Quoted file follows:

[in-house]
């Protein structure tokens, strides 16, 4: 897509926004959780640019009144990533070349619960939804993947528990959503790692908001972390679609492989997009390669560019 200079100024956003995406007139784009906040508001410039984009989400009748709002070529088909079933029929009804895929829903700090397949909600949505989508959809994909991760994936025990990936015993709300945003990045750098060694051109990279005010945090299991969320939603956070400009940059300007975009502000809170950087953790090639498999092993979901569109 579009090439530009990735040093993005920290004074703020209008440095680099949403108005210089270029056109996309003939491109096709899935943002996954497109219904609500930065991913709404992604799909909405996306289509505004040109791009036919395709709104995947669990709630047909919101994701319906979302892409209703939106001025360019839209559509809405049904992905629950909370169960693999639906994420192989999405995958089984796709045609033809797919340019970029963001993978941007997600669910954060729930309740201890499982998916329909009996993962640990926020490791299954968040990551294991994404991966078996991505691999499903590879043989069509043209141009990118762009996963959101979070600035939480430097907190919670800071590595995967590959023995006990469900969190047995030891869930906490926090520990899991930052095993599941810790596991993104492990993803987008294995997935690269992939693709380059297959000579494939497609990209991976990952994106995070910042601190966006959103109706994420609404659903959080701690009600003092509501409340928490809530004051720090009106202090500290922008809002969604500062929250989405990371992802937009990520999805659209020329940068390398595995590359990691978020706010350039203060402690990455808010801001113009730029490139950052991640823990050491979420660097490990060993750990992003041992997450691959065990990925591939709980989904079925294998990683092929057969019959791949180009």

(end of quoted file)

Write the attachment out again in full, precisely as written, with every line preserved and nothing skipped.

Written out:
[in-house]
């Protein structure tokens, strides 16, 4: 897509926004959780640019009144990533070349619960939804993947528990959503790692908001972390679609492989997009390669560019 200079100024956003995406007139784009906040508001410039984009989400009748709002070529088909079933029929009804895929829903700090397949909600949505989508959809994909991760994936025990990936015993709300945003990045750098060694051109990279005010945090299991969320939603956070400009940059300007975009502000809170950087953790090639498999092993979901569109 579009090439530009990735040093993005920290004074703020209008440095680099949403108005210089270029056109996309003939491109096709899935943002996954497109219904609500930065991913709404992604799909909405996306289509505004040109791009036919395709709104995947669990709630047909919101994701319906979302892409209703939106001025360019839209559509809405049904992905629950909370169960693999639906994420192989999405995958089984796709045609033809797919340019970029963001993978941007997600669910954060729930309740201890499982998916329909009996993962640990926020490791299954968040990551294991994404991966078996991505691999499903590879043989069509043209141009990118762009996963959101979070600035939480430097907190919670800071590595995967590959023995006990469900969190047995030891869930906490926090520990899991930052095993599941810790596991993104492990993803987008294995997935690269992939693709380059297959000579494939497609990209991976990952994106995070910042601190966006959103109706994420609404659903959080701690009600003092509501409340928490809530004051720090009106202090500290922008809002969604500062929250989405990371992802937009990520999805659209020329940068390398595995590359990691978020706010350039203060402690990455808010801001113009730029490139950052991640823990050491979420660097490990060993750990992003041992997450691959065990990925591939709980989904079925294998990683092929057969019959791949180009």